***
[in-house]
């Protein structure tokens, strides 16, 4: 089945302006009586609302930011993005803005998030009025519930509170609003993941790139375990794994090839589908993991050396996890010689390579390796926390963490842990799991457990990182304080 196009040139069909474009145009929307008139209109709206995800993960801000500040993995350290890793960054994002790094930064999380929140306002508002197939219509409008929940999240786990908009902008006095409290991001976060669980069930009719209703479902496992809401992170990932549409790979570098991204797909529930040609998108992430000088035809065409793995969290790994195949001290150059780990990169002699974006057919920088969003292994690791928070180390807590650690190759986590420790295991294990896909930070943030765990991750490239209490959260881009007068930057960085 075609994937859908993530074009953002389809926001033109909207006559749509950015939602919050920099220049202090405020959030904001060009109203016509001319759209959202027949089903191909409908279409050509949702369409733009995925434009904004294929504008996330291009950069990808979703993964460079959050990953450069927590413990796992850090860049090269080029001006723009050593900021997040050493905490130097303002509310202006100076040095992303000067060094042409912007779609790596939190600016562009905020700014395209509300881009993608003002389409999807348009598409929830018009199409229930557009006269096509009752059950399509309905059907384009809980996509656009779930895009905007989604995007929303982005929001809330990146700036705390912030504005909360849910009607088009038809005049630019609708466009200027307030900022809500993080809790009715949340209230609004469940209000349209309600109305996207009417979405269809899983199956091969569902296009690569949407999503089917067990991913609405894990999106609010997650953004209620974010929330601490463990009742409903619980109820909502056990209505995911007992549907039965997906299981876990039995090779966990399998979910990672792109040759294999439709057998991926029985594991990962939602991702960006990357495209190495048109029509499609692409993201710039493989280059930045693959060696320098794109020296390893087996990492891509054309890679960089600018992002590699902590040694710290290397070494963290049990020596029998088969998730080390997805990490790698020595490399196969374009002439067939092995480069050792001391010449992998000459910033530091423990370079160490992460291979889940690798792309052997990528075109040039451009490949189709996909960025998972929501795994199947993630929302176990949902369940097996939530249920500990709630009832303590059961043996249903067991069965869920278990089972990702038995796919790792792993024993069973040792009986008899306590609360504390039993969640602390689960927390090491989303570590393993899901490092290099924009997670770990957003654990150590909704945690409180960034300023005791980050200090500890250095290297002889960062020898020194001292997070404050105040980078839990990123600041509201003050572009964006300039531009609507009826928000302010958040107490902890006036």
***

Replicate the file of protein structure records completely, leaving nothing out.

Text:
[in-house]
């Protein structure tokens, strides 16, 4: 089945302006009586609302930011993005803005998030009025519930509170609003993941790139375990794994090839589908993991050396996890010689390579390796926390963490842990799991457990990182304080 196009040139069909474009145009929307008139209109709206995800993960801000500040993995350290890793960054994002790094930064999380929140306002508002197939219509409008929940999240786990908009902008006095409290991001976060669980069930009719209703479902496992809401992170990932549409790979570098991204797909529930040609998108992430000088035809065409793995969290790994195949001290150059780990990169002699974006057919920088969003292994690791928070180390807590650690190759986590420790295991294990896909930070943030765990991750490239209490959260881009007068930057960085 075609994937859908993530074009953002389809926001033109909207006559749509950015939602919050920099220049202090405020959030904001060009109203016509001319759209959202027949089903191909409908279409050509949702369409733009995925434009904004294929504008996330291009950069990808979703993964460079959050990953450069927590413990796992850090860049090269080029001006723009050593900021997040050493905490130097303002509310202006100076040095992303000067060094042409912007779609790596939190600016562009905020700014395209509300881009993608003002389409999807348009598409929830018009199409229930557009006269096509009752059950399509309905059907384009809980996509656009779930895009905007989604995007929303982005929001809330990146700036705390912030504005909360849910009607088009038809005049630019609708466009200027307030900022809500993080809790009715949340209230609004469940209000349209309600109305996207009417979405269809899983199956091969569902296009690569949407999503089917067990991913609405894990999106609010997650953004209620974010929330601490463990009742409903619980109820909502056990209505995911007992549907039965997906299981876990039995090779966990399998979910990672792109040759294999439709057998991926029985594991990962939602991702960006990357495209190495048109029509499609692409993201710039493989280059930045693959060696320098794109020296390893087996990492891509054309890679960089600018992002590699902590040694710290290397070494963290049990020596029998088969998730080390997805990490790698020595490399196969374009002439067939092995480069050792001391010449992998000459910033530091423990370079160490992460291979889940690798792309052997990528075109040039451009490949189709996909960025998972929501795994199947993630929302176990949902369940097996939530249920500990709630009832303590059961043996249903067991069965869920278990089972990702038995796919790792792993024993069973040792009986008899306590609360504390039993969640602390689960927390090491989303570590393993899901490092290099924009997670770990957003654990150590909704945690409180960034300023005791980050200090500890250095290297002889960062020898020194001292997070404050105040980078839990990123600041509201003050572009964006300039531009609507009826928000302010958040107490902890006036």